Jan. 21, 2022 By Allie Griffin
Council Member Lynn Schulman appears to support a rezoning application that calls for a 15-story mixed-use development on Queens Boulevard—after an agreement was struck with the developer that would bring affordable housing to residents at lower incomes than what was initially proposed.
Schulman said the development company, RJ Capital Holdings, operating under the name Trylon LLC, is “moving in the right direction” after it agreed to offer some apartments in its proposed Queens Boulevard development to renters who make incomes as low as 40 percent of the area medium income.
“After extensive negotiations and discussions with Trylon LLC, I am happy to announce that the zoning application for 98-81 Queens Boulevard has been modified to allow for deeply affordable housing that will enable more families to be able to live in the Forest Hills community,” Schulman said in an announcement Wednesday.
The application for the 144-unit development must be approved by the City Council in order to move forward because it requires a zoning change.
The council is expected to vote on the application in the coming months and Schulman’s vote — which appears to be favorable — will likely determine the outcome. The council typically votes in lockstep with the member who represents the district where the development is proposed in a practice known as member deference.
Schulman stopped short of committing her full approval but spoke favorably of the developer’s willingness to work with the community.
“There are a lot of steps before the Council votes on this, but the developer is certainly moving in the right direction and is showing their commitment to work with the community,” she said in a statement to the Queens Post.
The proposal calls for the demolition of several buildings on a large triangular block occupied by the Tower Diner, Ohr Natan Synagogue and various small businesses to make way for apartments and retail space.
The rezoning plan was rejected by Community Board 6 last month (20 against, 19 in favor) due, in part, to a lack of “deeply” affordable housing.
The proposal was also rejected by Queens Borough President Donovan Richards. He recommended against it on Jan. 7 on the basis that it “fell short of providing deeply affordable housing.”
The board’s vote and Richards’ recommendation are merely advisory, with the council vote being the ultimate determinant.
The affordable housing component, however, has changed given Schulman’s agreement.
RJ Capital Holdings originally planned to offer 44 units of the 144 total apartments in its development to residents who earn 70, 80 or 90 percent of the area median income in accordance with the city’s Mandatory Inclusionary Housing Option 2 requirement. For a family of four, 80 percent of the AMI equates to $95,440.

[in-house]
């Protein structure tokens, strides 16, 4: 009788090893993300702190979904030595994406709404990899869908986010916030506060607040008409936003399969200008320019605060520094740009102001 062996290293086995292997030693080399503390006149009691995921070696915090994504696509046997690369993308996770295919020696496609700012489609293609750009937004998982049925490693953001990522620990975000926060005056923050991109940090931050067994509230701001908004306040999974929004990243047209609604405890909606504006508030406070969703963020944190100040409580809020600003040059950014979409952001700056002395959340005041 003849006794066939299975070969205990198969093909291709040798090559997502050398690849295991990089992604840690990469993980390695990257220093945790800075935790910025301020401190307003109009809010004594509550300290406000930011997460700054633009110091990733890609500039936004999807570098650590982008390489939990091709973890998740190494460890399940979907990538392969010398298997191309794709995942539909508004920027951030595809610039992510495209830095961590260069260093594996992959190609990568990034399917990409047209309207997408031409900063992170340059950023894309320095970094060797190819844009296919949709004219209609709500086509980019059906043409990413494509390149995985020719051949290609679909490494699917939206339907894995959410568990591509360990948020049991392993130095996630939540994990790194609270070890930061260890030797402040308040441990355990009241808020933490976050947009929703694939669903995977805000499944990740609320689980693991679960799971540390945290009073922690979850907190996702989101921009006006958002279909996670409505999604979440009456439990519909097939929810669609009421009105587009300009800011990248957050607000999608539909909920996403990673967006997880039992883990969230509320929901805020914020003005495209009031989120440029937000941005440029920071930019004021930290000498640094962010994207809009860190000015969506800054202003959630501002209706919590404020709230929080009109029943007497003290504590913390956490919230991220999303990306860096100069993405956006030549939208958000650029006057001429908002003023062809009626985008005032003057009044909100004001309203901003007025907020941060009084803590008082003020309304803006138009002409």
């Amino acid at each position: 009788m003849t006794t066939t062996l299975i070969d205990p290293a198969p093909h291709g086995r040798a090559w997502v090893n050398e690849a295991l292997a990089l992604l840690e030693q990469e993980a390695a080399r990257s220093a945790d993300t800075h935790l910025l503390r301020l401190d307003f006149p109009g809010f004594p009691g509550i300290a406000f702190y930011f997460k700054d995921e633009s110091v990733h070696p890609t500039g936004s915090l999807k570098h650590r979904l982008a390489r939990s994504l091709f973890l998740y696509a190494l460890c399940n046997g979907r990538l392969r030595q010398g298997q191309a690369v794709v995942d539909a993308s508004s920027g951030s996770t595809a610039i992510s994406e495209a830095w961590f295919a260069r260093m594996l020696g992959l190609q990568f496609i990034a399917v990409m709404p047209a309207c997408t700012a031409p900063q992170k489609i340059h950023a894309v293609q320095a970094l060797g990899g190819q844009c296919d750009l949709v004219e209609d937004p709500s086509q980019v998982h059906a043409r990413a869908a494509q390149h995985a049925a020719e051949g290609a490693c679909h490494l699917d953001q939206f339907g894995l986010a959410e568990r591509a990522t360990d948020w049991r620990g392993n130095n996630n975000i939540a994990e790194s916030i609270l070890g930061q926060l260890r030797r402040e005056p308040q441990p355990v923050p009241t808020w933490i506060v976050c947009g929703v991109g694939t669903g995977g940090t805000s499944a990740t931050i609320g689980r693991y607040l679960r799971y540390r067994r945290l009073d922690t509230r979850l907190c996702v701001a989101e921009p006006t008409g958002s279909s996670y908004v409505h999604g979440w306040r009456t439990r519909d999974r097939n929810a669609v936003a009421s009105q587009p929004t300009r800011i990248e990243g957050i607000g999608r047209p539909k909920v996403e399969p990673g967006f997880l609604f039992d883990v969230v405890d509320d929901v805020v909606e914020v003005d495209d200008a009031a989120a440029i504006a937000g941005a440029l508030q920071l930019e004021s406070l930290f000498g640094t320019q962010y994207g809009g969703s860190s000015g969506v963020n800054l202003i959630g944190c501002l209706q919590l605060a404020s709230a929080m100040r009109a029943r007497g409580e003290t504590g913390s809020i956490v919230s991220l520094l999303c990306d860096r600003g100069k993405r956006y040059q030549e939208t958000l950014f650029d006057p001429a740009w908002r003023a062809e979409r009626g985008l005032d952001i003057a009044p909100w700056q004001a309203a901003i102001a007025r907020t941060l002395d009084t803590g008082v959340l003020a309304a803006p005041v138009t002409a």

Community Board 6 wanted the developer to offer some of those units to residents who earn 60 percent or less of the area median income. At 60 percent AMI, the threshold for a family of four would be $71,580.
The board was unable to convince the developers to lower the threshold for its “affordable” units. However, Schulman was able to get RJ Capital to agree.
— Queens Community Board 6 (@QueensCB6) January 19, 2022
Under the new proposal, the affordable units will be offered to families who make “an average” of 60 percent of the AMI, in accordance with the city’s Mandatory Inclusionary Housing Option 1 requirement.
Furthermore, 11 percent of the affordable units will be offered to families who make 40 percent the AMI and 7 percent of the affordable units will be offered to families who make 100 percent of the AMI.
The revised deal, Schulman said, will bring approximately 40 affordable units, with the majority of those units reserved for households making between $30,000 and $70,000 per year.
“I ran for City Council as a proponent of affordable housing and community involvement in the development of our neighborhoods,” Schulman, who took office this month, said. “The outcome for this proposed project is the first example of that commitment.”
The application is currently awaiting a vote within the City Planning Commission before it is turned over to the City Council for the ultimate say.
Schulman noted that there are other conditions requested by Community Board 6 that “are still being explored”.
For instance, Community Board 6 members called for the developer to incorporate some of the distinct architectural elements of both the Tower Diner and the original Trylon Theater — where the synagogue is now located — into its new building design.
The request aims to appease dozens of residents who are opposed to the demolition of the buildings.
They say the architecture of the two buildings is an important part of the neighborhood. For instance, the Tower Diner features an iconic clock tower and the synagogue occupies the building that once was the historic Art Deco-styled Trylon Theater, which opened in 1939 and closed in 1999.
A petition to save the buildings and small businesses located on the triangular block — bordered by Queens Boulevard, 66th Avenue and 99th Street — has garnered more than 4,000 signatures.
However, the city can’t stop RJ Capital from demolishing the buildings — and putting up a new development — since the property is not landmarked.
RJ Capital can build an apartment complex, albeit smaller, as of right. In fact, the company said it would construct a 103-unit building with zero affordable apartments if its rezoning application were to be rejected.